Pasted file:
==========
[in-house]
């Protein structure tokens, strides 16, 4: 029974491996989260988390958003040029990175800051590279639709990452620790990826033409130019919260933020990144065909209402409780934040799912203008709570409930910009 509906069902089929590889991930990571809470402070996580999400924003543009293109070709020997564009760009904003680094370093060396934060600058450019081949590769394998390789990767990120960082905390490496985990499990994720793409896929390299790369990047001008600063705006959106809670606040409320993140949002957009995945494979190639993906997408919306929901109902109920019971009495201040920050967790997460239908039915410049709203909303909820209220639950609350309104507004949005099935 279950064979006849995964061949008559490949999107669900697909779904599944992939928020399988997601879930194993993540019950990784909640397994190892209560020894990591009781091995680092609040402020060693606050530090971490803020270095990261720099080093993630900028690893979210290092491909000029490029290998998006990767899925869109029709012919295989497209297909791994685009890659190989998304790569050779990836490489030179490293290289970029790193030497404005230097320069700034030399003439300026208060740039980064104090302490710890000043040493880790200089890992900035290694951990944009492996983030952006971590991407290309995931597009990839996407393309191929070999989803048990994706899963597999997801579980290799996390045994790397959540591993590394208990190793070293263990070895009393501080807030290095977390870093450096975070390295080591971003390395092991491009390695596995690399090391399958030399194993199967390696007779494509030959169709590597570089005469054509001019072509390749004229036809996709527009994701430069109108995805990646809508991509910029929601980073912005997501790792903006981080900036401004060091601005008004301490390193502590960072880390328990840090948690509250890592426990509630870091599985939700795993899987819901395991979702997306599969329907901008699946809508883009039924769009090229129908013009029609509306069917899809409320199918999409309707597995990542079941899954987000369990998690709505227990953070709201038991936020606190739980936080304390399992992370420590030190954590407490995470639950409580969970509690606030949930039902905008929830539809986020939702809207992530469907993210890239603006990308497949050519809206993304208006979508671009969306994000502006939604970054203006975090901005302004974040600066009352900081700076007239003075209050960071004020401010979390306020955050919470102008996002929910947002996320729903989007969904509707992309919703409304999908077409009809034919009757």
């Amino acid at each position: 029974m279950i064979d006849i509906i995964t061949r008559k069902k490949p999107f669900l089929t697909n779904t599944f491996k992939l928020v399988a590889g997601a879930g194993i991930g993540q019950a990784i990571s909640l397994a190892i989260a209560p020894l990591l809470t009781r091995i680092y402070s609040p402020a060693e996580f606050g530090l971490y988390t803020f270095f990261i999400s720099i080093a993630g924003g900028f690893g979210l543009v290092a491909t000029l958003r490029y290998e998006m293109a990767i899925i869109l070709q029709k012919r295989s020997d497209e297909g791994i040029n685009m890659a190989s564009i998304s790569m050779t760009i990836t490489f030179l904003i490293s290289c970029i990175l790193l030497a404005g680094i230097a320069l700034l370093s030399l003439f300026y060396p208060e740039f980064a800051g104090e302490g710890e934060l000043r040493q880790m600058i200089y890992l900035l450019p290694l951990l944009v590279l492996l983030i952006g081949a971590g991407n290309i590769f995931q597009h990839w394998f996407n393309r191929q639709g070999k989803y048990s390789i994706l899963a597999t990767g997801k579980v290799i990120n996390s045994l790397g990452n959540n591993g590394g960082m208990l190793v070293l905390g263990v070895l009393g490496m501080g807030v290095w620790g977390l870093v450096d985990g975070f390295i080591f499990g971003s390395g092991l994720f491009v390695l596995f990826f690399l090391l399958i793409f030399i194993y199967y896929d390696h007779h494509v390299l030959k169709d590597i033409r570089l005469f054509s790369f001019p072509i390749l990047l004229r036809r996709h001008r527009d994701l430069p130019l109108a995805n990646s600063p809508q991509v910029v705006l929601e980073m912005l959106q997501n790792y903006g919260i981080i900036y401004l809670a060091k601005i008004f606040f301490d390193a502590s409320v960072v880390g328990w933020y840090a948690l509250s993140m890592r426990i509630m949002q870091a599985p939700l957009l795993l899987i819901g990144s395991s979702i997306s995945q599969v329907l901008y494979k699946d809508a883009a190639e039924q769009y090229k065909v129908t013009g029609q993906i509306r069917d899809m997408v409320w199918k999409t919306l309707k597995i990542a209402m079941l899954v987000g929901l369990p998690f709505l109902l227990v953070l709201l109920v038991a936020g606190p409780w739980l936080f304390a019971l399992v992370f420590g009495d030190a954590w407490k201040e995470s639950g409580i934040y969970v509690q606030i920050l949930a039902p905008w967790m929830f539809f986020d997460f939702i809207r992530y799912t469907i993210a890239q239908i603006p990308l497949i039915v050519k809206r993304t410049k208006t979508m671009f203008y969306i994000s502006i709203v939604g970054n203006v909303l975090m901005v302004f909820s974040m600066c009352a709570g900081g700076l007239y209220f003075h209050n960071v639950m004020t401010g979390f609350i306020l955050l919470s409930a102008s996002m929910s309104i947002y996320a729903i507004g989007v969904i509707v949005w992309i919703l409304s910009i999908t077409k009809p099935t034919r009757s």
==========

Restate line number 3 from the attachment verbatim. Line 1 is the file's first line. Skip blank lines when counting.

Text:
């Amino acid at each position: 029974m279950i064979d006849i509906i995964t061949r008559k069902k490949p999107f669900l089929t697909n779904t599944f491996k992939l928020v399988a590889g997601a879930g194993i991930g993540q019950a990784i990571s909640l397994a190892i989260a209560p020894l990591l809470t009781r091995i680092y402070s609040p402020a060693e996580f606050g530090l971490y988390t803020f270095f990261i999400s720099i080093a993630g924003g900028f690893g979210l543009v290092a491909t000029l958003r490029y290998e998006m293109a990767i899925i869109l070709q029709k012919r295989s020997d497209e297909g791994i040029n685009m890659a190989s564009i998304s790569m050779t760009i990836t490489f030179l904003i490293s290289c970029i990175l790193l030497a404005g680094i230097a320069l700034l370093s030399l003439f300026y060396p208060e740039f980064a800051g104090e302490g710890e934060l000043r040493q880790m600058i200089y890992l900035l450019p290694l951990l944009v590279l492996l983030i952006g081949a971590g991407n290309i590769f995931q597009h990839w394998f996407n393309r191929q639709g070999k989803y048990s390789i994706l899963a597999t990767g997801k579980v290799i990120n996390s045994l790397g990452n959540n591993g590394g960082m208990l190793v070293l905390g263990v070895l009393g490496m501080g807030v290095w620790g977390l870093v450096d985990g975070f390295i080591f499990g971003s390395g092991l994720f491009v390695l596995f990826f690399l090391l399958i793409f030399i194993y199967y896929d390696h007779h494509v390299l030959k169709d590597i033409r570089l005469f054509s790369f001019p072509i390749l990047l004229r036809r996709h001008r527009d994701l430069p130019l109108a995805n990646s600063p809508q991509v910029v705006l929601e980073m912005l959106q997501n790792y903006g919260i981080i900036y401004l809670a060091k601005i008004f606040f301490d390193a502590s409320v960072v880390g328990w933020y840090a948690l509250s993140m890592r426990i509630m949002q870091a599985p939700l957009l795993l899987i819901g990144s395991s979702i997306s995945q599969v329907l901008y494979k699946d809508a883009a190639e039924q769009y090229k065909v129908t013009g029609q993906i509306r069917d899809m997408v409320w199918k999409t919306l309707k597995i990542a209402m079941l899954v987000g929901l369990p998690f709505l109902l227990v953070l709201l109920v038991a936020g606190p409780w739980l936080f304390a019971l399992v992370f420590g009495d030190a954590w407490k201040e995470s639950g409580i934040y969970v509690q606030i920050l949930a039902p905008w967790m929830f539809f986020d997460f939702i809207r992530y799912t469907i993210a890239q239908i603006p990308l497949i039915v050519k809206r993304t410049k208006t979508m671009f203008y969306i994000s502006i709203v939604g970054n203006v909303l975090m901005v302004f909820s974040m600066c009352a709570g900081g700076l007239y209220f003075h209050n960071v639950m004020t401010g979390f609350i306020l955050l919470s409930a102008s996002m929910s309104i947002y996320a729903i507004g989007v969904i509707v949005w992309i919703l409304s910009i999908t077409k009809p099935t034919r009757s």